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Robert Cavallucci: “We are no longer going to accept playing second fiddle to other sports”

With the COVID-19 restrictions easing in Queensland, CEO of Football Queensland Robert Cavallucci is travelling the state to conduct club summits as part of the Future of Football 2020+ consultation process.

The strategy aims to provide a voice for people involved within the football industry. Administrators, coaches, players, and other stakeholders are being encouraged to constructively participate in high-level discussions and provide recommendations.

After conducting several summits and scheduling many more, Cavallucci spoke exclusively with Soccerscene to share his insights into the current state of investment, infrastructure, and regional football in Queensland and also to discuss some of the challenges ahead.

“We are conducting an extensive state-wide consultation process and the main purpose of it is to listen. It is about asking football stakeholders their vision of the game and ultimately, we will bring it all together in a report where we will outline opportunities across four key areas of focus. Governance, administration, competition reform, and affordability,” Cavallucci says.

One of the major goals for Football Queensland moving forward will be to amplify the level of investment that the State and Federal governments provide. With participation rates steadily increasing, Cavallucci fears the current level of infrastructure will struggle to meet the growing demand caused by more players and more staff.

“The level of infrastructure and financial support is mixed. Some areas have fantastic facilities and others have suffered from years of underinvestment,” he says.

“Underinvestment has been a systemic problem for Australian football. In the past our sport has failed to work with governments in a meaningful way. In Australia and in Queensland, we have failed to demonstrate our value and our contribution to the community. We have failed to stand up for ourselves and we have failed to make the case as to why our sport deserves significantly better investments from the government.”

“We now can demonstrate with data that we are clearly the biggest game, particularly for girls and women. We have the Women’s World Cup on the way and it is absolutely our responsibility to make the case as to why they need to support our game. There is an imbalance of investment and our infrastructure can simply not accommodate the growth, let alone the nature of the game which is changing and becoming far more inclusive and accessible than ever before.”

Although there is a need for more financial backing, recent years have seen a positive trend in the amount of wages Football Queensland have been able to allocate to staff working within the industry.

Data provided by Cavallucci reveals that for men’s football, the annual budget allotted to coaches and other staff in the state was $178,000 in 2017. This rose to $316,000 in 2018 and to more than $551,000 in 2019.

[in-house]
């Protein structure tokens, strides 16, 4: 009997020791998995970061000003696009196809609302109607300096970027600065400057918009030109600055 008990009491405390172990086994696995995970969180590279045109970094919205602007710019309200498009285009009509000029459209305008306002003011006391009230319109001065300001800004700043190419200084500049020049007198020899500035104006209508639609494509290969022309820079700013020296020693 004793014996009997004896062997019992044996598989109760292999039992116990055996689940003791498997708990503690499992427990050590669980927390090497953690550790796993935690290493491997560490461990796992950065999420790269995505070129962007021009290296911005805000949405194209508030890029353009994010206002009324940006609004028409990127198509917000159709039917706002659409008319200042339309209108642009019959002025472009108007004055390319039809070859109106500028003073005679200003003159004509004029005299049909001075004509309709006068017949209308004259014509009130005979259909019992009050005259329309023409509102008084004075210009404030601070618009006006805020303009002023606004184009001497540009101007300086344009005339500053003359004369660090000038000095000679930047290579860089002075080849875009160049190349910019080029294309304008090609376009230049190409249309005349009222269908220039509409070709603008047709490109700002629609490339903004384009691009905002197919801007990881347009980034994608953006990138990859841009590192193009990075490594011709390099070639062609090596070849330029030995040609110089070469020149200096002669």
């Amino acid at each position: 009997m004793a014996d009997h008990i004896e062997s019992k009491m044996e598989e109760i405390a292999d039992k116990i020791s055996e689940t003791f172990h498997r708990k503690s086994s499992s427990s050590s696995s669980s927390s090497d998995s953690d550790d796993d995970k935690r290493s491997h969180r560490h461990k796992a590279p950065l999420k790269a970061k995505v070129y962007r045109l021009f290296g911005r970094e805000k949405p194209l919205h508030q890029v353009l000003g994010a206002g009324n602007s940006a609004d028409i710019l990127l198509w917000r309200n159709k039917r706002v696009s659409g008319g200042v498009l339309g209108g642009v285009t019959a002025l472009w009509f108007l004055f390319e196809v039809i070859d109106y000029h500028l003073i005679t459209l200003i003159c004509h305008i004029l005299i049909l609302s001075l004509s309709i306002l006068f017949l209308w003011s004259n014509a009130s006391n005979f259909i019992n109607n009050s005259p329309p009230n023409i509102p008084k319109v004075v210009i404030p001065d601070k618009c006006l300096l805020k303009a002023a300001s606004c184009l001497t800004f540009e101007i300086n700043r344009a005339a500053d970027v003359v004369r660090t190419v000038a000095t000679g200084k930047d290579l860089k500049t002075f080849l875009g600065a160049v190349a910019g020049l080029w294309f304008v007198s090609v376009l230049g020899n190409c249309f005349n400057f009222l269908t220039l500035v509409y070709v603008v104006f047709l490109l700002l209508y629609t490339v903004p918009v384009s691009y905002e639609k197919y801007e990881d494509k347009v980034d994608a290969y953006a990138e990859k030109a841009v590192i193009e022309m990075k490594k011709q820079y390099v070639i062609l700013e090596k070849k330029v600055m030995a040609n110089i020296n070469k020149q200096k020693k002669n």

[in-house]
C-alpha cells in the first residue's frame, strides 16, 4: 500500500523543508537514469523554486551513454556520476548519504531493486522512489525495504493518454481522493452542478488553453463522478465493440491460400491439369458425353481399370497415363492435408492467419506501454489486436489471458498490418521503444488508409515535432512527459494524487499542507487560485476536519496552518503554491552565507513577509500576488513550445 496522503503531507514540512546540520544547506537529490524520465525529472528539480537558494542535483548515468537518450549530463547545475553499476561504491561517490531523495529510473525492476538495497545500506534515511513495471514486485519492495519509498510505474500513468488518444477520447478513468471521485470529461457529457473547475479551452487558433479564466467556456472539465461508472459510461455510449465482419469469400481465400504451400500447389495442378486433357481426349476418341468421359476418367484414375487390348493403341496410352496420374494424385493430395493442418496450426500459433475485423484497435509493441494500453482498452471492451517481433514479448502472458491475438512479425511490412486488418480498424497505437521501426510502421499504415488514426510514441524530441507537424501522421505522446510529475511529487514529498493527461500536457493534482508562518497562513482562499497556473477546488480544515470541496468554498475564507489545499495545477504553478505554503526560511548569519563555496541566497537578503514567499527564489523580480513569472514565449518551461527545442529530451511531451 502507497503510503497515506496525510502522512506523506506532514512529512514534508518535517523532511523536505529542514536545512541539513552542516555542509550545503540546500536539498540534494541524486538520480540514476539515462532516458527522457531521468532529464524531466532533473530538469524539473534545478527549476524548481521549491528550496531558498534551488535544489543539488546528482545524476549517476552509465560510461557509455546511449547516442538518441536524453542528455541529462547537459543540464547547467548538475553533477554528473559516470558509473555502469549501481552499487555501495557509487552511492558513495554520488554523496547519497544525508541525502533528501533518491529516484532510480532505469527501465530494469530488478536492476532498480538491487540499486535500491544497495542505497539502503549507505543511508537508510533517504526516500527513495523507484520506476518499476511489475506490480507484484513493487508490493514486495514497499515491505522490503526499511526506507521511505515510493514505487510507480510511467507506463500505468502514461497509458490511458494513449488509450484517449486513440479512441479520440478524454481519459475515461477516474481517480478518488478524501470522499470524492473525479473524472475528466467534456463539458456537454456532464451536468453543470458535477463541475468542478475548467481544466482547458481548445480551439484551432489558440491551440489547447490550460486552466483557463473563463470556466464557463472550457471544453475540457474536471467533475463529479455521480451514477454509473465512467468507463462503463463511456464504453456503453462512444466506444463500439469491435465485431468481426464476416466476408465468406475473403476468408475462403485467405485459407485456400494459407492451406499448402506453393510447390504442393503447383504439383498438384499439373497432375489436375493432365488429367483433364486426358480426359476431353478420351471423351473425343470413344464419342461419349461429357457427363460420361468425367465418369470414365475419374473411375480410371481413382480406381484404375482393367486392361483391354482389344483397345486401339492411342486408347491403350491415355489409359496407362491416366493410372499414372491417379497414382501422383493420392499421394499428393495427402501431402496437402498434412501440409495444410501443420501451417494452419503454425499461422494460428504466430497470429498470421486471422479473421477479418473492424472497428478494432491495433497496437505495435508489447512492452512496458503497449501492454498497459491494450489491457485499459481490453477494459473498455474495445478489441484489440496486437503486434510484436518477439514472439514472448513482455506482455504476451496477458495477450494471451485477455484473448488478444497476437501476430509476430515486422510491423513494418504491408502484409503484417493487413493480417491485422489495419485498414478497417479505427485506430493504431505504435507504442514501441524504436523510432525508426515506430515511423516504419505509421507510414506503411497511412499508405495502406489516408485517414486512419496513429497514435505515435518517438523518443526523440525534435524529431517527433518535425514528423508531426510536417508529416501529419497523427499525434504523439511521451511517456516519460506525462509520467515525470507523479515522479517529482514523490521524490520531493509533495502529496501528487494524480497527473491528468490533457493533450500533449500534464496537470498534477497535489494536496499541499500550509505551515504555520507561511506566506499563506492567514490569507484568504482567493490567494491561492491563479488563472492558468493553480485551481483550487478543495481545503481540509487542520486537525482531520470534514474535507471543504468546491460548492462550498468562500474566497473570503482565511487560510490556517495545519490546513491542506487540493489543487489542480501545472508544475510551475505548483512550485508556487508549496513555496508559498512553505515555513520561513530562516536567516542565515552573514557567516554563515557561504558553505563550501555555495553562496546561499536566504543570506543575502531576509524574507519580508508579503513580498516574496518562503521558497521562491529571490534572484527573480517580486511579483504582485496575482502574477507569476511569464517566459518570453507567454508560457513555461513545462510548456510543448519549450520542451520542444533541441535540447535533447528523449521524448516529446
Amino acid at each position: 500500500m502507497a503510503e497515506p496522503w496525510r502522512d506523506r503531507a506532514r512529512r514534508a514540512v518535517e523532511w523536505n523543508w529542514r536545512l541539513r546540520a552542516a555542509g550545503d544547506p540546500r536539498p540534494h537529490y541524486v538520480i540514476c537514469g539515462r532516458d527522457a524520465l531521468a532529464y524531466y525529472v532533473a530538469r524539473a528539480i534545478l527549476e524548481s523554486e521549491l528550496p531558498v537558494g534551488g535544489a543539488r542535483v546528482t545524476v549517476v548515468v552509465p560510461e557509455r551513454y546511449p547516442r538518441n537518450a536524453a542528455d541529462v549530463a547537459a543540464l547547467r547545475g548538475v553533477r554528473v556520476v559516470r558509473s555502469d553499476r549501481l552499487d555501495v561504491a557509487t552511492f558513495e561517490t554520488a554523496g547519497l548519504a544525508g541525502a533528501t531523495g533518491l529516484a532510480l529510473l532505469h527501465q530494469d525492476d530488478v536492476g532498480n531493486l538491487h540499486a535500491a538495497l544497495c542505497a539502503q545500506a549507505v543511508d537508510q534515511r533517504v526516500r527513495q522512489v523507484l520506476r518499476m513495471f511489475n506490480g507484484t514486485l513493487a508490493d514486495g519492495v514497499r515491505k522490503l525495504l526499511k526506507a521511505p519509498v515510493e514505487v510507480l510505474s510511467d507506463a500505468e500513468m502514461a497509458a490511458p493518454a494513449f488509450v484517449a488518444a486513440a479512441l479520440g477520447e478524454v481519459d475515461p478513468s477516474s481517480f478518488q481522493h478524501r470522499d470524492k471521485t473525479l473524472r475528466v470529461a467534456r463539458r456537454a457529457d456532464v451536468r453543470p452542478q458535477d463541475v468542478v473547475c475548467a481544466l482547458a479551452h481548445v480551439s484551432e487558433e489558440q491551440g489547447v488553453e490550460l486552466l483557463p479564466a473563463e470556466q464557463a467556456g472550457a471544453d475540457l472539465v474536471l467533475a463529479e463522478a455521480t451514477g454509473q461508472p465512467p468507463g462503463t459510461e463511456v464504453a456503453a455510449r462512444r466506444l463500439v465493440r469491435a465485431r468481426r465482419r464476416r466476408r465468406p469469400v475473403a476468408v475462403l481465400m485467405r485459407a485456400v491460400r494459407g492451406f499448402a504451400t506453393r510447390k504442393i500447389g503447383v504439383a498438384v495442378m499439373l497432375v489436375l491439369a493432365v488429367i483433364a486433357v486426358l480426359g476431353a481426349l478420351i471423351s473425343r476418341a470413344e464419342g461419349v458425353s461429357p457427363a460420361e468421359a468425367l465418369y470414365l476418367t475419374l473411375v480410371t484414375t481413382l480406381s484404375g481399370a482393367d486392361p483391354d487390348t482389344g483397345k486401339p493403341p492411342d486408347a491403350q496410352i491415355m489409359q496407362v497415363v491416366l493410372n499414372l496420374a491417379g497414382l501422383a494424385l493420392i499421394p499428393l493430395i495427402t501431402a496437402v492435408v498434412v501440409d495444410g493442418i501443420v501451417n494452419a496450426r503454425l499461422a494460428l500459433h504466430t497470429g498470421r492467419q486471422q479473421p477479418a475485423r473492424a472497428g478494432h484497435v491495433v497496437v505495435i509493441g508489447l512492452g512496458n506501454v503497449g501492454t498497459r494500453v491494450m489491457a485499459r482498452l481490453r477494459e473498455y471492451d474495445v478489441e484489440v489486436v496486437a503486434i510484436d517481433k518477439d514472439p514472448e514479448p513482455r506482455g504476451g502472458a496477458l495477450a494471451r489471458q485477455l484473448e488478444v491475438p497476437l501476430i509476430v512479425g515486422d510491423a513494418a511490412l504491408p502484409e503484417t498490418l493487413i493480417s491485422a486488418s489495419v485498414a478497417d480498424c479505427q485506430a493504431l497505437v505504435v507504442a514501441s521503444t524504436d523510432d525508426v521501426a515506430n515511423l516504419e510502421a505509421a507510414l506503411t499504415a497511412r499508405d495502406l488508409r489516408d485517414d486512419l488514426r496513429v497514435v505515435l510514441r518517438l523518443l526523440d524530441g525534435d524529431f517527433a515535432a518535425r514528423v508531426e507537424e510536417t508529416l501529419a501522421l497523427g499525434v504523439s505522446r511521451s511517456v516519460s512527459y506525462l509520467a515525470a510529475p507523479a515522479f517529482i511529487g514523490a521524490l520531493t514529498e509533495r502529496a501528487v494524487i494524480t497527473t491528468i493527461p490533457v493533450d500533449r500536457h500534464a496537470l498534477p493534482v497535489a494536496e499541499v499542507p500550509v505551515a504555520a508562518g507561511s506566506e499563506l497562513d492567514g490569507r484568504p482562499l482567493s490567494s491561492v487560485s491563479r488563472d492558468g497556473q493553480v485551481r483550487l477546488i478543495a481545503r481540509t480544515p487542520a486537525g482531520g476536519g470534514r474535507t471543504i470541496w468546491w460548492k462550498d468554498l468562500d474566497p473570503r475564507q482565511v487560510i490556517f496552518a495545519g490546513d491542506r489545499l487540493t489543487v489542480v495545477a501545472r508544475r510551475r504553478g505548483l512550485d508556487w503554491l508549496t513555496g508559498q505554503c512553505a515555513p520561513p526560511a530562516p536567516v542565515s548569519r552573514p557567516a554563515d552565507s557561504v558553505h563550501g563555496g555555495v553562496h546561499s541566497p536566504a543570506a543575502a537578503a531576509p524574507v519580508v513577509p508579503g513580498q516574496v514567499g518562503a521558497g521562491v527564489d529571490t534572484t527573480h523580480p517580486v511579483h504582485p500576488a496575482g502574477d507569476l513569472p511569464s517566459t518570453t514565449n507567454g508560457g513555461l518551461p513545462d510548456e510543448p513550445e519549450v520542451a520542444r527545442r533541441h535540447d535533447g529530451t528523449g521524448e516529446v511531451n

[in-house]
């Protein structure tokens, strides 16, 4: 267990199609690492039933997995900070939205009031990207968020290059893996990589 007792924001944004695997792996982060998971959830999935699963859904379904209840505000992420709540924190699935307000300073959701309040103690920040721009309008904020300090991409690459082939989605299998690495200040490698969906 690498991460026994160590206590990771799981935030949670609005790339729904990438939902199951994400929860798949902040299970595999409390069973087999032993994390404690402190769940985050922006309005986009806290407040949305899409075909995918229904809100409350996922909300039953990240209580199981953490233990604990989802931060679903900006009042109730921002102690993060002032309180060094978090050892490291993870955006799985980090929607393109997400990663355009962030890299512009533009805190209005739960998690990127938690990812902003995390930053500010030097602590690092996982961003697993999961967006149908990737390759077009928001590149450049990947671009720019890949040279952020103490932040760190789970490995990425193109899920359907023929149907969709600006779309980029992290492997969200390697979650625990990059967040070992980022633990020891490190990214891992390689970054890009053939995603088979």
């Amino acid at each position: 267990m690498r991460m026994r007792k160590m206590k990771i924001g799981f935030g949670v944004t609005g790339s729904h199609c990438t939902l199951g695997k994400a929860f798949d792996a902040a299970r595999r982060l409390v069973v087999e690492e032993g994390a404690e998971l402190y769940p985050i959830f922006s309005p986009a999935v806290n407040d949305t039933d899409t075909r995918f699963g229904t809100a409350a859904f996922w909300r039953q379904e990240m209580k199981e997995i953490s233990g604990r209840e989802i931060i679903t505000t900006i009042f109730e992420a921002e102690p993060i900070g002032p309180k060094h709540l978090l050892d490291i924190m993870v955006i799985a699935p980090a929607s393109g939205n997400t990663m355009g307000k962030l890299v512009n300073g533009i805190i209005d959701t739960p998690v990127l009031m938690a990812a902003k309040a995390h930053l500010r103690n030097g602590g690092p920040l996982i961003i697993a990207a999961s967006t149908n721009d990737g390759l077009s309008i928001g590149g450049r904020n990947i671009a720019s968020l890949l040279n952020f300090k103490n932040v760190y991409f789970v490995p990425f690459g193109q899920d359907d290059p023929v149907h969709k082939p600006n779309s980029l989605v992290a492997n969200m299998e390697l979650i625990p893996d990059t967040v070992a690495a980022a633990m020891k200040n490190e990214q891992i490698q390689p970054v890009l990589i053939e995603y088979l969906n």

For the women’s side of the game there has also been a substantial increase of funding to meet the demand driven by participation rates. In 2018 $65,000 was being invested into staff wages, a figure which rose to more than $200,000 in 2019 and is set to increase further.

Football has long overtaken the traditional powers of Rugby League and Rugby Union as the most popular organised sport in Queensland and the successful Women’s World Cup bid will certainly add to the world game’s momentum. Football Queensland is optimistic of seizing the opportunities that are presenting themselves by implementing a level of planning and professionalism that has not previously existed.

“For the first time we have created a state-wide infrastructure plan which clearly outlines our motives for the next four years, how we plan to deliver these motives, and how we will work with the government to achieve them. It’s the first time all these types of things are being done and documented,” Cavallucci says.

“Football is the biggest and greatest sport; we are no longer going to accept playing second fiddle to other sports.”

While Football Queensland is working towards high-level reform, the current summits are also focusing heavily on regional and grass-roots football.

One of the major challenges top level administrators currently face in Queensland is the sheer vastness of the state. Townships and regions are often separated by hours of travel so providing equality in terms of competition, infrastructure and development pathways has always been difficult.

“We’re absolutely keen to develop regional football further, but Queensland is a very big state. The tyranny of distance presents immense challenges to ensure we have the opportunity for all participants to have access to the same services, pathways, facilities, opportunities for coaches, and referees. It presents enormous challenges,” Cavallucci says.

“That being said, regional football in Queensland is in a fantastic place. We have great local competitions and there has been some major growth in participation figures for across both genders.”